AA - Aug 2020

Author: Jan le Roux
Chief Executive of Rebosa
20 August 2020

The ‘reprieve’ that is no reprieve

The Estate Agency Affairs Board (EAAB) announced on the 14th of February that 87 agents benefited from a special re-admittance practice note published in June last year. This is to accommodate agents who have not applied for renewal of their Fidelity Fund Certificates (FFC) for three years or more and allows them to pay the “debt” over 6, 12 or 16 months.

This is not a reprieve because charging these penalties is simply not in accordance with the Act or the Regulations.

The Court of Appeal defined an estate agent in Rogut vs Rogut in 1982 as follows:

‘Estate agent’ means any person who, for the acquisition of gain on his own account or in partnership, in any manner holds himself out as a person who, or directly or indirectly advertises that he, on the instructions of or on behalf of any other person- … .’

Holding a FFC does not define one as an estate agent, it only allows one to trade legally and earn commission. The reverse is also true – should you be holding a FFC but not “hold yourself out” as an estate agent (see the definition above) you are not an estate agent.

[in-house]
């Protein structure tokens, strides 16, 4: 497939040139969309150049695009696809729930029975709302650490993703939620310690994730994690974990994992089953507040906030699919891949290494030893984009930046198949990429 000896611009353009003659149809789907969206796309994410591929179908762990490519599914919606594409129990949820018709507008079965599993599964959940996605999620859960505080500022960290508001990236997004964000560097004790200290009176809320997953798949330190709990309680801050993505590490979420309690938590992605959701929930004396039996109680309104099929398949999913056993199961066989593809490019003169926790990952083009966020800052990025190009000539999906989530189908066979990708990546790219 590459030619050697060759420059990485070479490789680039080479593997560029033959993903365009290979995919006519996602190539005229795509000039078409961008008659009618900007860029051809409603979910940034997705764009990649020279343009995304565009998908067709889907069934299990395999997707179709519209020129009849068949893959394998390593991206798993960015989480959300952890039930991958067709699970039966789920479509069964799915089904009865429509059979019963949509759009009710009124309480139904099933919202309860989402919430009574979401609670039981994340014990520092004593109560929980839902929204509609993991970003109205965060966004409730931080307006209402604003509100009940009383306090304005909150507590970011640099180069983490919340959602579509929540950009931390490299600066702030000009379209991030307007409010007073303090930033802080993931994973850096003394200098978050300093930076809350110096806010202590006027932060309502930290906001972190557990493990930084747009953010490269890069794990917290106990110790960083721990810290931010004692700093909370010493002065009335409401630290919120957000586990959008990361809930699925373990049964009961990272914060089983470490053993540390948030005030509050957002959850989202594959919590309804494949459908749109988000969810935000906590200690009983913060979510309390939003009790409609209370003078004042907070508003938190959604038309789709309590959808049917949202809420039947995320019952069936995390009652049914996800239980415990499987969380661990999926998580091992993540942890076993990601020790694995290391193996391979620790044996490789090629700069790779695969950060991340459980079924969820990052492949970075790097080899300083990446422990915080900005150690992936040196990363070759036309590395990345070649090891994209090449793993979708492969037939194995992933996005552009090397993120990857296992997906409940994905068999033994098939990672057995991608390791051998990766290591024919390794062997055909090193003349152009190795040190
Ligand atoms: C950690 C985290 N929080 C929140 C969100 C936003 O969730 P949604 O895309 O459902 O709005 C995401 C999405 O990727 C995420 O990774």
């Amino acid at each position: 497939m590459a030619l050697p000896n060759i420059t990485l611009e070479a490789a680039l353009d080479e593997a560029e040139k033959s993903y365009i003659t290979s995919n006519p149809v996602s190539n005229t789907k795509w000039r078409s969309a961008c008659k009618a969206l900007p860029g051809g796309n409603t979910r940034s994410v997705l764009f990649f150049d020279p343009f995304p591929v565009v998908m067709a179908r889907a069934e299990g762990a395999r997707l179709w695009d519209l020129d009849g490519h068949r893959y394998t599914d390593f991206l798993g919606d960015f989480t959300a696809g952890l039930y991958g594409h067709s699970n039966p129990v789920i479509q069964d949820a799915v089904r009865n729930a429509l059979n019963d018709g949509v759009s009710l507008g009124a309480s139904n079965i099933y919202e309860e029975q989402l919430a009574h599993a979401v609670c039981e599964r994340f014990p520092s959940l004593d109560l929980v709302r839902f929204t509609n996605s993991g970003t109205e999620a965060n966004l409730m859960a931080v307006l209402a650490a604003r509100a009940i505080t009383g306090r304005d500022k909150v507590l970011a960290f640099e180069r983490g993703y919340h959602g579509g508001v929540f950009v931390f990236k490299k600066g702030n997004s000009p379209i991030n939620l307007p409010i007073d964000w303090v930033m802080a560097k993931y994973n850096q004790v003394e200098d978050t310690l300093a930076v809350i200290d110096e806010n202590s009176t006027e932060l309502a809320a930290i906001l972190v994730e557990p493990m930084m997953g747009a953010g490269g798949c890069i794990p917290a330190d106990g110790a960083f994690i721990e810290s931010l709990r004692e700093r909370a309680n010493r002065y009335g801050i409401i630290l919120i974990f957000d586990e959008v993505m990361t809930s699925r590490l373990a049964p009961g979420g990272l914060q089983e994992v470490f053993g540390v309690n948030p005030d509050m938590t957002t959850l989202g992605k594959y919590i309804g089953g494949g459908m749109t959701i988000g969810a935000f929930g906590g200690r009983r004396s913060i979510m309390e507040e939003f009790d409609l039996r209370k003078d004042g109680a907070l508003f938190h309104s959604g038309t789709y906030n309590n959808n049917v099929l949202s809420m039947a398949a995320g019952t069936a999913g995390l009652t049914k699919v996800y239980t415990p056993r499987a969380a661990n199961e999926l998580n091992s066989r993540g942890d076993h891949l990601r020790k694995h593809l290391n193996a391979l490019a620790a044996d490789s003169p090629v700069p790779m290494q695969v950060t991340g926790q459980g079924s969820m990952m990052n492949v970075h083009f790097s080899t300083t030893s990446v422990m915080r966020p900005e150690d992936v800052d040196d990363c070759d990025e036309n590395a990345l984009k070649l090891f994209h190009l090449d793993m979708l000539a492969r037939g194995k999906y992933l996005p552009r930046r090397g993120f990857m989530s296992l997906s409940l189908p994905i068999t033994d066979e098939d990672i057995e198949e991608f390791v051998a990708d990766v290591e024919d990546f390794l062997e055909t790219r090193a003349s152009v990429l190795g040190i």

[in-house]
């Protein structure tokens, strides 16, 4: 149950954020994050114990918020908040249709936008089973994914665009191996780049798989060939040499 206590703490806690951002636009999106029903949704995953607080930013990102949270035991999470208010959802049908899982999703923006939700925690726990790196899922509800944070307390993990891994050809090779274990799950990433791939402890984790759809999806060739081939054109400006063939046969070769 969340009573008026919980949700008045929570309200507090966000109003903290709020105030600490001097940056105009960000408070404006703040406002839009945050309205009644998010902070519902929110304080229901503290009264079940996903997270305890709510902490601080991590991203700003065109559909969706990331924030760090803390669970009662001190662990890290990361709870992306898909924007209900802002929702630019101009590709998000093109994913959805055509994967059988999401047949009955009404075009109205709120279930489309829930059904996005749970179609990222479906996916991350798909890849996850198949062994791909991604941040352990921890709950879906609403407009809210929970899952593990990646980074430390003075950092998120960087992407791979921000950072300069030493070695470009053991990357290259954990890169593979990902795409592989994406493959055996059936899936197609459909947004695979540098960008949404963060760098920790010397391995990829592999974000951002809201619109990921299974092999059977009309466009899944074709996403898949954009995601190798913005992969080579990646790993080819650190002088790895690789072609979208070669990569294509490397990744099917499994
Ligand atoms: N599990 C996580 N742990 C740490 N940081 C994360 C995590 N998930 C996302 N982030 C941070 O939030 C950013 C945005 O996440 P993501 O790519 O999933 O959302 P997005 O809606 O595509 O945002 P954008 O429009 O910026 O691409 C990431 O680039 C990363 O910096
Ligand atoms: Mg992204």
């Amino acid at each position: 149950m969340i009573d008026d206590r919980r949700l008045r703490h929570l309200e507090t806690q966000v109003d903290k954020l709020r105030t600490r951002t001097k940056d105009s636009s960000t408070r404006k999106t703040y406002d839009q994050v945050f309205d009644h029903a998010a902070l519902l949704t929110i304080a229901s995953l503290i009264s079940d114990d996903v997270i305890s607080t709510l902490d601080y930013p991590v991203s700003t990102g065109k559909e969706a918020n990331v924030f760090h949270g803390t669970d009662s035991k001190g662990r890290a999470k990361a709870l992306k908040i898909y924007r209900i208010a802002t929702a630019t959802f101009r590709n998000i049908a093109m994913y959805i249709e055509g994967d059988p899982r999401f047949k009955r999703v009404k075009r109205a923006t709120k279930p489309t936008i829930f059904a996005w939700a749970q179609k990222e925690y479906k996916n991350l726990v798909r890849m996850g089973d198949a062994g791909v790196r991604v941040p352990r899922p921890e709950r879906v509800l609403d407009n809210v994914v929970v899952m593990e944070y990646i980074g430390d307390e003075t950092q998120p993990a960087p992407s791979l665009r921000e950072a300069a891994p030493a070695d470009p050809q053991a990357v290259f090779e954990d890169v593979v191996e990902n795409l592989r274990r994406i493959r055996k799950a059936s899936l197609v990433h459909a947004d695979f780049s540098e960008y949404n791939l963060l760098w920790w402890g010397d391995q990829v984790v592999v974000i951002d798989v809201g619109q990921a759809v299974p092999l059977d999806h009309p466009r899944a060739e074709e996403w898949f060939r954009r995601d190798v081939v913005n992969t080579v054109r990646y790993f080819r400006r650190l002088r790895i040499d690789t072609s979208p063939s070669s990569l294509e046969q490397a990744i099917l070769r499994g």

Should one therefore neglect to advise the EAAB of one’s intention to cease trading one still ceases to be an estate agent when not “holding oneself out” as one.

Should one re-apply after three years, as per the notification, one cannot be penalised as an estate agent for the period during which one did not hold oneself out to be one. In short – the EAAB over that period of absence simply had no jurisdiction over one.

The EAAB’s press release (see below) also incidentally refers to individuals who “apply for re-admittance” under the practice note. This is the absolutely correct term as it relates to an individual who wants to become an estate agent yet again but who has not been for some time.

Charging a penalty under these circumstances is neither fair nor legal.

Instead of assisting agents with this practice notice, the EAAB actually denied at least 87 people the right to trade because they could not pay an unwarranted penalty.

The current Schedule of Fees 2019/2020 is also in conflict with the regulation, specifically with regards to the registration of principals. The determined fee is R1200, yet the Schedule of Fees incorrectly states R1958. The EAAB can only charge fees in accordance with the regulations (See below).

This was raised on several occasions with the EAAB and a legal opinion in respect of both instances was communicated to the CEO of the EAAB on 2 July this year – neither an acknowledgement of receipt nor any response has been forthcoming as yet.

(The CEO and the EAAB media liaison were approached for comment on these matters but as yet have not responded or indicated if or when comments will follow. Editor.)

About the author: Jan le Roux is the chief executive of Rebosa, an independent non-profit organisation that represents the best interests of business owners and principals of small, medium and large estate agencies operating in the residential real estate sector of South Africa.

The original article can be viewed here: